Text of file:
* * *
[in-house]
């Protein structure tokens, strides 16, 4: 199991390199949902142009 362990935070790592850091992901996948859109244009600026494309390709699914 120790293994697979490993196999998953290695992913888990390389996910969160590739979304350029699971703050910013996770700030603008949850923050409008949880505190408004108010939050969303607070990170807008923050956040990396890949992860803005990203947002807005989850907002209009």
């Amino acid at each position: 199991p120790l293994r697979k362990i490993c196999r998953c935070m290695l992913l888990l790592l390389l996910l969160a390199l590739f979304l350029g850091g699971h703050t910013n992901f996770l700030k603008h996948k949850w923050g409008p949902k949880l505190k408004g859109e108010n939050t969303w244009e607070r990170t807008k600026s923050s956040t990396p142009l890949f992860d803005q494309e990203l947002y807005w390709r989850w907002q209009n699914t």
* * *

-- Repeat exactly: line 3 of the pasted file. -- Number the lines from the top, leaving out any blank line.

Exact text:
């Amino acid at each position: 199991p120790l293994r697979k362990i490993c196999r998953c935070m290695l992913l888990l790592l390389l996910l969160a390199l590739f979304l350029g850091g699971h703050t910013n992901f996770l700030k603008h996948k949850w923050g409008p949902k949880l505190k408004g859109e108010n939050t969303w244009e607070r990170t807008k600026s923050s956040t990396p142009l890949f992860d803005q494309e990203l947002y807005w390709r989850w907002q209009n699914t």